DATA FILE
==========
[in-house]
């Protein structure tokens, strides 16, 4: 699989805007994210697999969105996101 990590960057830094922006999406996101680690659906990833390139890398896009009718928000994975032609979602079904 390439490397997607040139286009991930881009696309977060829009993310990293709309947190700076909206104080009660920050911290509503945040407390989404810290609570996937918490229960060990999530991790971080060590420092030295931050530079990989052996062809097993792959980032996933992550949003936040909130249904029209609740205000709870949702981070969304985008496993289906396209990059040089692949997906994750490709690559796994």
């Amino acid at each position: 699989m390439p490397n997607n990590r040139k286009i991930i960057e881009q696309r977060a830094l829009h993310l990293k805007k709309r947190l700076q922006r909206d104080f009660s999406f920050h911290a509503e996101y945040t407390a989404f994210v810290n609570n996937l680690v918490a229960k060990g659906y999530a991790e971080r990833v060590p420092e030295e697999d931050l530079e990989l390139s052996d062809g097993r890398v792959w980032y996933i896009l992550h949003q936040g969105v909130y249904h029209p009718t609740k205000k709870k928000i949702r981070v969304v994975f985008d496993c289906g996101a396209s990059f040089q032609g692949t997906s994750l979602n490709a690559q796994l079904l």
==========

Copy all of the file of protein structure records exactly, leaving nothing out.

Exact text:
[in-house]
């Protein structure tokens, strides 16, 4: 699989805007994210697999969105996101 990590960057830094922006999406996101680690659906990833390139890398896009009718928000994975032609979602079904 390439490397997607040139286009991930881009696309977060829009993310990293709309947190700076909206104080009660920050911290509503945040407390989404810290609570996937918490229960060990999530991790971080060590420092030295931050530079990989052996062809097993792959980032996933992550949003936040909130249904029209609740205000709870949702981070969304985008496993289906396209990059040089692949997906994750490709690559796994």
């Amino acid at each position: 699989m390439p490397n997607n990590r040139k286009i991930i960057e881009q696309r977060a830094l829009h993310l990293k805007k709309r947190l700076q922006r909206d104080f009660s999406f920050h911290a509503e996101y945040t407390a989404f994210v810290n609570n996937l680690v918490a229960k060990g659906y999530a991790e971080r990833v060590p420092e030295e697999d931050l530079e990989l390139s052996d062809g097993r890398v792959w980032y996933i896009l992550h949003q936040g969105v909130y249904h029209p009718t609740k205000k709870k928000i949702r981070v969304v994975f985008d496993c289906g996101a396209s990059f040089q032609g692949t997906s994750l979602n490709a690559q796994l079904l």